A positive rating of 3 or more stars is appreciated. Thank you in advance

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Customer reply replied 4 months ago
What affect of me filing chapter 7 bankruptcy have on my tax liability and what I owe to IRS?

Respectfully, ***** ***** point, I am not going to have an endless conversation. I am going to opt out and release the question back into the question queue. I provided you with information relating to your initial inquiry. Since that inquiry, you've asked me about a few other matters. I have really spent more time on this matter than I would prefer to have spent. Have a good day.

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Lane
Lane, JD, CFP, MBA, CRPS
Category: Tax
Satisfied Customers: 14,201
Experience: Law Degree, specialization in Tax Law and Corporate Law, CFP and MBA, Providing Financial & Tax advice since 1986
Verified

Hi Different expert here. My name's Lane

...

I hold a law degree (J.D.), with concentration in Tax Law, Estate law & Corporate law, an MBA in finance, a BBA, and CFP & CRPS (Chartered Retirement Plans Specialist) designations, as well - I’ve been providing financial, Social Security/Medicare, estate, corporate, non-profit, and tax advice, to clients on three continents, since 1986.

Bear with me a moment while I type up my response. Then if you have further questions we can go from there.

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First, please understand that are only compensated when you rate. and we can only be rated once per question

...

So every time I return to this same question thread to answer a different question, my compensation per time/effort is lowered.

...

I would respectfully ***** ***** you ask new questions AS new questions. They don't cost those with subscriptions any more money, but again, each new question on the same question thread costs me money.

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Relief from tax debts in Chapter 7 bankruptcy can happen if you meet the following requirements:

...

  • The taxes are income-based. Income taxes are the only kind of debt that Chapter 7 is able to discharge. The tax debt must be for federal or state income taxes or taxes on gross receipts.

...

  • The return was due at least three years ago. The taxes must be from a tax return that was due (including all valid extensions) at least three years before you filed for bankruptcy. For example, if taxes were disclosed in a 2005 income tax return for which extensions to file the return expired on October 15, 2006, the tax return due date test will be satisfied if the bankruptcy petition is filed after October 15, 2009.

...

  • You filed the return at least two years ago. You must have filed the tax return at least two years before filing for bankruptcy. In most courts, a late return does not count as a "return" and you won't be able to discharge the taxes (late means your extensions have expired and the IRS filed a substitute return on your behalf). In other courts, you can discharge tax debt even if you file a late return, assuming you meet the other criteria.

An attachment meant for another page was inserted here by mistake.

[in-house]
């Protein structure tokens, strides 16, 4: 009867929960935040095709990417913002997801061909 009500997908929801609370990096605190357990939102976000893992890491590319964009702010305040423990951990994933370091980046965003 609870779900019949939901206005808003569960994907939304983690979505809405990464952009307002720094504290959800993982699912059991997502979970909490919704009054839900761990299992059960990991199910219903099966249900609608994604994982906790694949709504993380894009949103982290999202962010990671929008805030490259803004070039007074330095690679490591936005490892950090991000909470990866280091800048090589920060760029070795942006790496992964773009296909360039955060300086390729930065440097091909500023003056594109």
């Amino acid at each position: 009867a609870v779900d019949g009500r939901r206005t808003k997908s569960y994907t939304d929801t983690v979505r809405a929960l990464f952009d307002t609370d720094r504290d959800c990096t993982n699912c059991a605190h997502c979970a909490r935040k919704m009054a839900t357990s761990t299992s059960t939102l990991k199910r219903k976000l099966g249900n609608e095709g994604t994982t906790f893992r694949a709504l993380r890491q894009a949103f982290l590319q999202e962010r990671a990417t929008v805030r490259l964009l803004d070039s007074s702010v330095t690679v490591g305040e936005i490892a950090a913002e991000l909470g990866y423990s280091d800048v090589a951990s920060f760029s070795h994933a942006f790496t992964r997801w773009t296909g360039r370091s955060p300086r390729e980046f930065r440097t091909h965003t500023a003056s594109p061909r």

...

  • The taxes were assessed at least 240 days ago. The taxing authority must have assessed the tax (entered the liability on the taxing authority’s records) against you at least 240 days before you filed for bankruptcy. This time limit may be extended if there was an offer in compromise between the taxing authority and you or if you had previously filed for bankruptcy.

...

  • No fraud or willful evasion. The tax return must not be fraudulent or frivolous and the you cannot be guilty of any intentional act of evading the tax laws. If you file a joint return, the taxing authority must prove that both you and your spouse committed an act of fraud related to the applicable return or willfully attempted to evade the tax in order for the court to deny the discharge of the tax debt.
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HOWEVER, there are some exceptions to this:

...

Even though a Ch. 7 discharge of income taxes wipes out your obligation to pay the tax and prevents the taxing authority from going after your bank account or wages, there's one thing you should be aware of.

...

However, tax liens, sometimes called secured taxes, stay attached to your property. (applies only to tax liens recorded against your property before you file for bankruptcy). This means that even though you're not liable for the tax debt, you'll have to pay the lien from any profits when you sell the property They do this to protect their interest.